Despite what the neighbors might say, it's time for the Pacers to have home games
It's past time, if the truth be told.
But it's definitely time for Lakeridge High School to be allowed to come of age and be a full-service school with full amenities.
Politics prevailed, it would appear, when Lakeridge opened its doors on Sept. 7, 1971. Short on funds, decisions were made to hold Pacer football games at the Lake Oswego School District Stadium at Lake Oswego High School. Efforts over the years to bring football 'home' to Lakeridge have been stymied, often because of the desires of some local homeowners and the efforts of the former leadership of the Palisades Neighborhood Association.
Today, that leadership has changed and the association supports modifying the conditional use permit for Lakeridge that currently prohibits school events such as football games, specifically evening football games.
On Monday evening the Lake Oswego Development Review Commission will meet to discuss proposed changes to the Lakeridge CUP. The proposal is requested by the school board. It's an important meeting and could have serious implications for the school and its ability to be all the things that most every other school in Oregon already is.
Some neighborhood residents worry about the impact that adding a public address system, lights and bleachers will have on them. They raise issues ranging from safety (possible blocked streets) to noise to declining home values to littering. They want to keep the status quo, where for 36-plus years, they've been able to enjoy the benefits of having a school campus near them without some of the potential drawbacks.
But let's not forget something very basic here. Schools are partners in a city, just like everyone else. And just like everyone else they should not be precluded from full participation in what they should be able to offer.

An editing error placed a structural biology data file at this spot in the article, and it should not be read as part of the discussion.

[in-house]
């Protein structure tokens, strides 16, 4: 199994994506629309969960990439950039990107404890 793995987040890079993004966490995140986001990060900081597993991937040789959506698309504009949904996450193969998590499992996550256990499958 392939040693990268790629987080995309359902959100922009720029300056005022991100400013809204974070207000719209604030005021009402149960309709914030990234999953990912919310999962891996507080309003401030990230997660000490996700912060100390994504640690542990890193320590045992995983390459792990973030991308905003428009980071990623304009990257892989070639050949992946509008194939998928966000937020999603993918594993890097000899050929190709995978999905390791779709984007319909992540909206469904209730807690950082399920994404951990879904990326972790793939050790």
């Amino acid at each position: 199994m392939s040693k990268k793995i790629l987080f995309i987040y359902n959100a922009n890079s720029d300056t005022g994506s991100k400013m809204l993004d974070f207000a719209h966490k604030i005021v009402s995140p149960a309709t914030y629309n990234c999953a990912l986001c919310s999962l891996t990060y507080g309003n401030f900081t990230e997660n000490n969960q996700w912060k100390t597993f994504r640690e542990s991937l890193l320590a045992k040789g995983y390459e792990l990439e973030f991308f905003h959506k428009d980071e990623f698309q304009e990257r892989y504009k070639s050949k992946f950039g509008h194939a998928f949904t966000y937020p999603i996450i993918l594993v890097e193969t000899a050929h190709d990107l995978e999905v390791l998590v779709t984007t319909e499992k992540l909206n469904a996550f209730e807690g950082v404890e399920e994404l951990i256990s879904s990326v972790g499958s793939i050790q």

We understand some of the neighbors' concerns. But we have faith in the ability of the neighborhood association, the school district and especially, the Lakeridge family led by Principal Mike Lehman - to work with folks and and mitigate these potential problems.
Right now, the neighborhoods around the district stadium feel the full impact of Friday night football. Throughout the fall, evening games are played by Lakeridge and Lake Oswego high schools and despite the few distractions of cars parking, crowds cheering, the P.A. system calling out plays and the smells of vendor food wafting out over the stadium, life is not dramatically impacted for people around LOHS.
The same would be true if the Pacers were allowed to play football games at home, four, five or six times a fall. It doesn't take much to recognize that this would not only be fair but also represent a tremendous infusion of school spirit and take some of the pressure off another portion of the city.
Residents who worry about property values declining because of football games could not be more wrong. It's Lake Oswego's tremendously successful school system that drives real estate prices. If you make Lakeridge more successful, it's not going to hurt those prices.
One of the key provisions that needs to change is a limit that says the total number of athletic field spectators can't exceed the number of on-site parking places at Lakeridge. The city, school district and neighborhood can work together on this issue so long as cool heads prevail.
Before 1999 there were no lights, bleachers or P.A. system at the Lakeridge. Permission was sought and the city approved limited implementation of facilities to allow some sports to be held at night including, baseball, tennis, soccer and lacrosse.
But the biggie, the sport that generates the biggest crowds and creates the most school spirit - football - has never been allowed.
Lakeridge supporters want to change that.
They are right.
It's time to change.
It's time to get in the game and bring the game to the school.